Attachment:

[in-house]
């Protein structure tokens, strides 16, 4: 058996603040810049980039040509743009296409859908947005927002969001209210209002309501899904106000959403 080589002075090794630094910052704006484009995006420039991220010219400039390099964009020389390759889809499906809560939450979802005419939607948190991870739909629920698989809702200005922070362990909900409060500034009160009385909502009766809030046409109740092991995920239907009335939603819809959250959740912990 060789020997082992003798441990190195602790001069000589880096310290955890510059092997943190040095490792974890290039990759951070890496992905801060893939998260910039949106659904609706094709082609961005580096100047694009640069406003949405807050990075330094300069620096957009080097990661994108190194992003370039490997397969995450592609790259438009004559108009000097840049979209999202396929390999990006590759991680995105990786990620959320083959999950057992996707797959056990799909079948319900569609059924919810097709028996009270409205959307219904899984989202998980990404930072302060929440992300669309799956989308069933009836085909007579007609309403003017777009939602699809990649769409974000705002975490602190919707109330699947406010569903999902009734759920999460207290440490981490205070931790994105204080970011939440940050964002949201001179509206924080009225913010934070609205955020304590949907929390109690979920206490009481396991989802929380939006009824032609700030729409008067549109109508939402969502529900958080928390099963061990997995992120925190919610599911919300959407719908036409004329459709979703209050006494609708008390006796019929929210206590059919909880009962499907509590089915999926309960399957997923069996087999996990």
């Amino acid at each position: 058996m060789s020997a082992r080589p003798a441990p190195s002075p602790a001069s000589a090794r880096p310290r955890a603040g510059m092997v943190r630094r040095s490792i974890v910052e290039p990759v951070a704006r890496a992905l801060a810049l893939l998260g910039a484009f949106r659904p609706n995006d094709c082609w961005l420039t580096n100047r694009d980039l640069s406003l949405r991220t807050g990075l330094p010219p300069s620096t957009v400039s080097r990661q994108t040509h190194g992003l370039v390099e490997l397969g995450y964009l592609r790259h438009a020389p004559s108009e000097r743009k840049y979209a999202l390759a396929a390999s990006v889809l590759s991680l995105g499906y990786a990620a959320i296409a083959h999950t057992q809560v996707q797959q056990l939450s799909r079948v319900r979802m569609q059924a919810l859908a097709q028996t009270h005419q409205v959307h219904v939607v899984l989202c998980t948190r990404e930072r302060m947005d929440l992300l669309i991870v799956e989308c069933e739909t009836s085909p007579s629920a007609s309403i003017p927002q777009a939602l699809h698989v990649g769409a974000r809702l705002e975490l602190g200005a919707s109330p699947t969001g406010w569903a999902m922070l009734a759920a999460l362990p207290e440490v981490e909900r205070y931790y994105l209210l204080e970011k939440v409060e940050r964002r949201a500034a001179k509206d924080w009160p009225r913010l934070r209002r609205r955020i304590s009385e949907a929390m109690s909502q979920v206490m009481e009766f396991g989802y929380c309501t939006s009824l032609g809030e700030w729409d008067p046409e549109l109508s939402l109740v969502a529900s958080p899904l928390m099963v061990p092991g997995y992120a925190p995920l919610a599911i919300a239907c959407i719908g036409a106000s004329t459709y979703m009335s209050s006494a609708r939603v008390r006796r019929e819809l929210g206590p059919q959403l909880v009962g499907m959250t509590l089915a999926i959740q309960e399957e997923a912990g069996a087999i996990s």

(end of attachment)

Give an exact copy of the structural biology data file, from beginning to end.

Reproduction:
[in-house]
């Protein structure tokens, strides 16, 4: 058996603040810049980039040509743009296409859908947005927002969001209210209002309501899904106000959403 080589002075090794630094910052704006484009995006420039991220010219400039390099964009020389390759889809499906809560939450979802005419939607948190991870739909629920698989809702200005922070362990909900409060500034009160009385909502009766809030046409109740092991995920239907009335939603819809959250959740912990 060789020997082992003798441990190195602790001069000589880096310290955890510059092997943190040095490792974890290039990759951070890496992905801060893939998260910039949106659904609706094709082609961005580096100047694009640069406003949405807050990075330094300069620096957009080097990661994108190194992003370039490997397969995450592609790259438009004559108009000097840049979209999202396929390999990006590759991680995105990786990620959320083959999950057992996707797959056990799909079948319900569609059924919810097709028996009270409205959307219904899984989202998980990404930072302060929440992300669309799956989308069933009836085909007579007609309403003017777009939602699809990649769409974000705002975490602190919707109330699947406010569903999902009734759920999460207290440490981490205070931790994105204080970011939440940050964002949201001179509206924080009225913010934070609205955020304590949907929390109690979920206490009481396991989802929380939006009824032609700030729409008067549109109508939402969502529900958080928390099963061990997995992120925190919610599911919300959407719908036409004329459709979703209050006494609708008390006796019929929210206590059919909880009962499907509590089915999926309960399957997923069996087999996990």
């Amino acid at each position: 058996m060789s020997a082992r080589p003798a441990p190195s002075p602790a001069s000589a090794r880096p310290r955890a603040g510059m092997v943190r630094r040095s490792i974890v910052e290039p990759v951070a704006r890496a992905l801060a810049l893939l998260g910039a484009f949106r659904p609706n995006d094709c082609w961005l420039t580096n100047r694009d980039l640069s406003l949405r991220t807050g990075l330094p010219p300069s620096t957009v400039s080097r990661q994108t040509h190194g992003l370039v390099e490997l397969g995450y964009l592609r790259h438009a020389p004559s108009e000097r743009k840049y979209a999202l390759a396929a390999s990006v889809l590759s991680l995105g499906y990786a990620a959320i296409a083959h999950t057992q809560v996707q797959q056990l939450s799909r079948v319900r979802m569609q059924a919810l859908a097709q028996t009270h005419q409205v959307h219904v939607v899984l989202c998980t948190r990404e930072r302060m947005d929440l992300l669309i991870v799956e989308c069933e739909t009836s085909p007579s629920a007609s309403i003017p927002q777009a939602l699809h698989v990649g769409a974000r809702l705002e975490l602190g200005a919707s109330p699947t969001g406010w569903a999902m922070l009734a759920a999460l362990p207290e440490v981490e909900r205070y931790y994105l209210l204080e970011k939440v409060e940050r964002r949201a500034a001179k509206d924080w009160p009225r913010l934070r209002r609205r955020i304590s009385e949907a929390m109690s909502q979920v206490m009481e009766f396991g989802y929380c309501t939006s009824l032609g809030e700030w729409d008067p046409e549109l109508s939402l109740v969502a529900s958080p899904l928390m099963v061990p092991g997995y992120a925190p995920l919610a599911i919300a239907c959407i719908g036409a106000s004329t459709y979703m009335s209050s006494a609708r939603v008390r006796r019929e819809l929210g206590p059919q959403l909880v009962g499907m959250t509590l089915a999926i959740q309960e399957e997923a912990g069996a087999i996990s």